How to Declutter When You Feel Depressed

When you feel depressed, it may feel impossible to keep up a clean and organized household. Clutter may accumulate and eventually it seems too overwhelming to deal with. The clutter may make you feel more depressed, which may make you less likely to declutter. You might even want to declutter, but the thought of it seems too overwhelming for you to cope.


The good news is that there is a solution. It is possible to declutter when you feel depressed. Here is how you can clear the clutter and even keep up the habit of keeping an organized household.


Spend five minutes a day on the following activities. If the task of decluttering seems too overwhelming, then you are probably stuck on the thought that you have to declutter everything at once. Of course that would feel daunting. It may take the entire day, or even the entire weekend, to declutter everything if you are doing it all at once. So break it down into several five-minute tasks. 


Set a timer for five minutes each time you are working on decluttering. You may stop when the timer goes off, or you may find that you have the emotional energy to continue. Either way, you are doing great!


Take inventory of every space that needs to be decluttered, broken down into small areas. This may take only five minutes of your time. Be kind to yourself if it takes more time. You can do this in more than one sitting if you need to. Do a walk-through of your home and determine every little area that needs to be decluttered. For example, if your desk has four drawers, then take note of each drawer. Or if your food pantry has four shelves, then write down each individual shelf.


After you write down every small area of your home, use this as a master list of what you need to declutter. You will put a checkmark each area on the list once you finish decluttering that area.


Declutter one small area at a time. For example, tackle one drawer of your desk. Spend five minutes clearing the clutter. Throw out anything that is not useful to you, or set it in a “donate” pile. If you find an object that does not belong in the desk and belongs somewhere else, put it in a separate pile and put the objects away where they are supposed to go after you have cleared the desk drawer.


When you are done decluttering, donate the items you do not want but are in good condition. I would suggest donating the items instead of selling them. Selling each item takes longer than dropping off the entire haul at a donation center. If there is an item that you think is worth a good chunk of money, then perhaps consider selling it. But be prepared to follow through on listing the item for sale right after the decluttering project is over. Otherwise, the item you are wishing to sell will clutter your environment, which is the condition you have been trying to avoid.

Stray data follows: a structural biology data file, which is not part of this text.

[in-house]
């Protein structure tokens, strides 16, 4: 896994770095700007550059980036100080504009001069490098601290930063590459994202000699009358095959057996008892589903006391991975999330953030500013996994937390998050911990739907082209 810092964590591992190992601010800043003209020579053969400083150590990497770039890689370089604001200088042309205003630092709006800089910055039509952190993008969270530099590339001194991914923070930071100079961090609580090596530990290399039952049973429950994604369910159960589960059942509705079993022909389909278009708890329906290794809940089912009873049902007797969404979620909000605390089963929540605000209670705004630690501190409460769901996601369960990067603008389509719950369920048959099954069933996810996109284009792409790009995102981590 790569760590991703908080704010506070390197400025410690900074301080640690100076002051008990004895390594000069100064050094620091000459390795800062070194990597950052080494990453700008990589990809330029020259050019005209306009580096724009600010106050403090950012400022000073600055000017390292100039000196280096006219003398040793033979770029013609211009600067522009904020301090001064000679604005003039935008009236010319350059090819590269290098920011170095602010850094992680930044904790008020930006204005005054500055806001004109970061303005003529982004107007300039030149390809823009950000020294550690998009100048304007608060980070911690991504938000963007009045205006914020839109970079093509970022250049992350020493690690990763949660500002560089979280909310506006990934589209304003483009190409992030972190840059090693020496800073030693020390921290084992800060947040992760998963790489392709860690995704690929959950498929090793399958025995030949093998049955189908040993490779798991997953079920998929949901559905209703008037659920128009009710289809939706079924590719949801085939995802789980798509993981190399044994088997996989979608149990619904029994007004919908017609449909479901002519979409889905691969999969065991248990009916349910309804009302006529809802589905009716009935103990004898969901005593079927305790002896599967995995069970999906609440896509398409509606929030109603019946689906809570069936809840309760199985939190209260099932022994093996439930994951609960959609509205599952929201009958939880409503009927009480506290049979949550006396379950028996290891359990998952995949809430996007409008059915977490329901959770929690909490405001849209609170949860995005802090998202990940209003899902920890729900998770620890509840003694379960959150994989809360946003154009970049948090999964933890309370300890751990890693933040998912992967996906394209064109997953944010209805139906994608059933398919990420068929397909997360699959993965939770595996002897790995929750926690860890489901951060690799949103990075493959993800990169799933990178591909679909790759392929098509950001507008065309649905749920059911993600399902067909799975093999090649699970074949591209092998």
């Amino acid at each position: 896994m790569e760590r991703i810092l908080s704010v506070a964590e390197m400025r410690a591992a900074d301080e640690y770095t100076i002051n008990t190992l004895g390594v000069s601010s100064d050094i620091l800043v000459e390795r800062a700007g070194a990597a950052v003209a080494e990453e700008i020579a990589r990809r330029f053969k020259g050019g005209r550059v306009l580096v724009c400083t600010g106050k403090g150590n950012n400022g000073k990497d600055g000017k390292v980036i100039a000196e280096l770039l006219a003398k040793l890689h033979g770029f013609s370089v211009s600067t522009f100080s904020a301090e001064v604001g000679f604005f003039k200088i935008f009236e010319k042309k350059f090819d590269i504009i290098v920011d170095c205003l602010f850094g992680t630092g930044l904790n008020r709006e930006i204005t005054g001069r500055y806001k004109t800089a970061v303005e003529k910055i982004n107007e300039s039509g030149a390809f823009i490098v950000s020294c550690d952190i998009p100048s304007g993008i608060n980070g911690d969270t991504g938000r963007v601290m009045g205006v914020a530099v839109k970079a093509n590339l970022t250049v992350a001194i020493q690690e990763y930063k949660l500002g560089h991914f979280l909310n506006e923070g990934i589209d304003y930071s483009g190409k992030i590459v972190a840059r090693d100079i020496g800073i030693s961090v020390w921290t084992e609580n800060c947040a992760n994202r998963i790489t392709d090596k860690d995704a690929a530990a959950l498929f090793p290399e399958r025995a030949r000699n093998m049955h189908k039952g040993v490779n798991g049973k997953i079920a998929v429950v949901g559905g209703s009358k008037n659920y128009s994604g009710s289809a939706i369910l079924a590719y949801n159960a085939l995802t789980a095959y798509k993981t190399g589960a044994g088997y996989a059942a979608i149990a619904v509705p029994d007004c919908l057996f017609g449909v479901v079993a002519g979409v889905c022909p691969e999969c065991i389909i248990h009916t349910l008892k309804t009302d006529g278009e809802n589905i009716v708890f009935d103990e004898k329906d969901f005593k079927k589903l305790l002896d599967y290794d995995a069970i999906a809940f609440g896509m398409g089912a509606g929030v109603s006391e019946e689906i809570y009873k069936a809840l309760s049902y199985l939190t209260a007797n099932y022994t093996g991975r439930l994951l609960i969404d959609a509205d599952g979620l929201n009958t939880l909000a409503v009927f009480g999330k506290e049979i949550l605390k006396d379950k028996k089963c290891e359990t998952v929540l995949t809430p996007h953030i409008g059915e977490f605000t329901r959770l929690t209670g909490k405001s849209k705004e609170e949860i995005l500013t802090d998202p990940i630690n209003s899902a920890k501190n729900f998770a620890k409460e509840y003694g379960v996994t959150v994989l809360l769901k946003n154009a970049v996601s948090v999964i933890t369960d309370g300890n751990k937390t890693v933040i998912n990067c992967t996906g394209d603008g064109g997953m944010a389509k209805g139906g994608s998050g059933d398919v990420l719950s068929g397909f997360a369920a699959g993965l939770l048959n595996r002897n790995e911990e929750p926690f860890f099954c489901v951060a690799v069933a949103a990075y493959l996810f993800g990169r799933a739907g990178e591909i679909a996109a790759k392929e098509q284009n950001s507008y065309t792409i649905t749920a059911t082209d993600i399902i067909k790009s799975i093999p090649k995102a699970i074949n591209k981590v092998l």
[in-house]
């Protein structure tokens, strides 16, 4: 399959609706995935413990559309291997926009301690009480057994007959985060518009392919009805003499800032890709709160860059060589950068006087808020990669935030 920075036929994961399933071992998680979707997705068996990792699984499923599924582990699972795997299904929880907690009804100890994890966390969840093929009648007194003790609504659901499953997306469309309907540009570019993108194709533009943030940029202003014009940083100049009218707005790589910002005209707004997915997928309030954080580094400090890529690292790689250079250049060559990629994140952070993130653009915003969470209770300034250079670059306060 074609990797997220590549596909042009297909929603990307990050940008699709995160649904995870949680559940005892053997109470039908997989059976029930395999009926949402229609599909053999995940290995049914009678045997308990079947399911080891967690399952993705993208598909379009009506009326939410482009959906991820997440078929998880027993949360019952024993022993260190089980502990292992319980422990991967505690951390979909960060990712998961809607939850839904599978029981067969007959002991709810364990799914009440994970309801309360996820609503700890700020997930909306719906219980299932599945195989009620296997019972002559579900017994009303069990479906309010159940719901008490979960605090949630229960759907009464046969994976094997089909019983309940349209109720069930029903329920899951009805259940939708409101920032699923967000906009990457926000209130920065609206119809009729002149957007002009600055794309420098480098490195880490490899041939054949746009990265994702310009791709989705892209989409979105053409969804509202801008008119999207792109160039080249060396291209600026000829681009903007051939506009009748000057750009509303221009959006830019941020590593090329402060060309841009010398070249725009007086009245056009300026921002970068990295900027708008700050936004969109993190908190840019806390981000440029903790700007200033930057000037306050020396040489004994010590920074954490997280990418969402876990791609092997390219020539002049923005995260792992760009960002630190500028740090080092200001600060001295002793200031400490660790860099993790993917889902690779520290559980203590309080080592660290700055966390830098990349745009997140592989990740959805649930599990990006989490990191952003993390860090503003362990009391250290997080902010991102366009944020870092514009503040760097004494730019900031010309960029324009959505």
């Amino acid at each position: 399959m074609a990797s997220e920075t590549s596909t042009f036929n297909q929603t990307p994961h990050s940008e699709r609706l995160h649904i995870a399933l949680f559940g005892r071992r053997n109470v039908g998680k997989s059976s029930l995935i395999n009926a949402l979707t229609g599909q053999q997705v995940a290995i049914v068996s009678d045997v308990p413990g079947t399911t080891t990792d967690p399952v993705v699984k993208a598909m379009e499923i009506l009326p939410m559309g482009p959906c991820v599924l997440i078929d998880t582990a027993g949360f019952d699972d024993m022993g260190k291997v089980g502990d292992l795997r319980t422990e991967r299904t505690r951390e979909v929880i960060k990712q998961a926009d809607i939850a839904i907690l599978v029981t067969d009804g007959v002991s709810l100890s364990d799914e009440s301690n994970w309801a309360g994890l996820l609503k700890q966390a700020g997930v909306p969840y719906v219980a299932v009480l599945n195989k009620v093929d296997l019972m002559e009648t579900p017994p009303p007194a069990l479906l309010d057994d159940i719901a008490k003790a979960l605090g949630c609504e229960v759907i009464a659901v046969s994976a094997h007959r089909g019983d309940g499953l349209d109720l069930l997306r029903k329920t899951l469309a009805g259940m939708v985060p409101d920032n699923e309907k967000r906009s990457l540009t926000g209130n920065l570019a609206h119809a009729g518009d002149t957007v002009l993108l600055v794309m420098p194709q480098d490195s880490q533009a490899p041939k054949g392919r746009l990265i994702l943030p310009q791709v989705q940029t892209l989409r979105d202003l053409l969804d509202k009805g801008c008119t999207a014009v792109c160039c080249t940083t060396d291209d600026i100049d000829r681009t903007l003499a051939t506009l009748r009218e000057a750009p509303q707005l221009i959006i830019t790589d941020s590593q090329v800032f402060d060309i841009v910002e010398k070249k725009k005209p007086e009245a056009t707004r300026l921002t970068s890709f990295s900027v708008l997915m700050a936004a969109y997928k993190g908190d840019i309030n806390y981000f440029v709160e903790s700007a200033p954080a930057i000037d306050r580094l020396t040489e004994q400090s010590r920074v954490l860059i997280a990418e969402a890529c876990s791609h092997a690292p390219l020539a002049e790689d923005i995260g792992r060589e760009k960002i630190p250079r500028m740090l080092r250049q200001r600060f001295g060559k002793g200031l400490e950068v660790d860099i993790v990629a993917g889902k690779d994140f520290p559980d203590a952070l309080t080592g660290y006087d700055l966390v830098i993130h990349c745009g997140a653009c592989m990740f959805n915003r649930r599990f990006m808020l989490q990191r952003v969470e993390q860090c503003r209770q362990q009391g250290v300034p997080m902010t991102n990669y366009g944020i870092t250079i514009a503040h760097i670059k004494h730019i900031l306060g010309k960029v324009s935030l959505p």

Once your home is in the condition you desire, commit to keeping it that way. Once you are done using an item, put that item away where it is supposed to go. Do not leave it hanging out on your kitchen table when it belongs in the file cabinet. It usually takes fewer than 30 seconds to put something away. It takes even longer to clear a bunch of clutter, as you have experienced for yourself.


If you find that clutter is creeping up on you again, go back to spending five minutes clearing it during each sitting. 


Clearing the clutter is really simple if you follow these steps. It may take a couple weeks to get all of the decluttering done. Decluttering is a marathon, not a sprint, when you let it accumulate for so long while you feel depressed.


There really is no feeling like the feeling of relief when you are decluttering. It may even be a meditative activity for you, as you eventually fall into a rhythm of spending five minutes decluttering each time. You can commit to five minutes a day if doing it more than once in a day feels like it takes too much of your energy.


I write this from a place of experience. When I feel depressed, I let clutter accumulate like nobody’s business. It used to feel like I could never get rid of all of the clutter, but when I took the approach to decluttering that I just laid out for you, things suddenly shifted. Each time I set out to declutter for only five minutes, I end up feeling a renewed sense of energy and declutter for 15 to 30 minutes each day. This means I make exponential progress.


Once you declutter completely and make a regular practice of putting things away when you are done using them, you may never again have to take on the gargantuan task of clearing everything in your home. But do not beat yourself up if you let clutter accumulate again next time you feel depressed. Do be gentle with yourself. It is easier to accomplish a task when you give yourself grace for not doing it the right way the first time.


Decluttering and keeping an organized household are habits that may take a few times to master. But each time you start a round of intense decluttering, it becomes easier to gain traction and complete the task. Establishing a habit is like building up emotional and mental muscle. It takes time and work to become strong at the habit.


If you find you still struggle with decluttering after a few attempts, journal about what may be blocking you from putting things away as soon as you are finished using them. It may be hard to take fewer than 30 seconds to place the object in its rightful home when you feel depressed. Why is that? Take at least 10 minutes to answer that question.


Is decluttering difficult for you? What is holding you back from decluttering?


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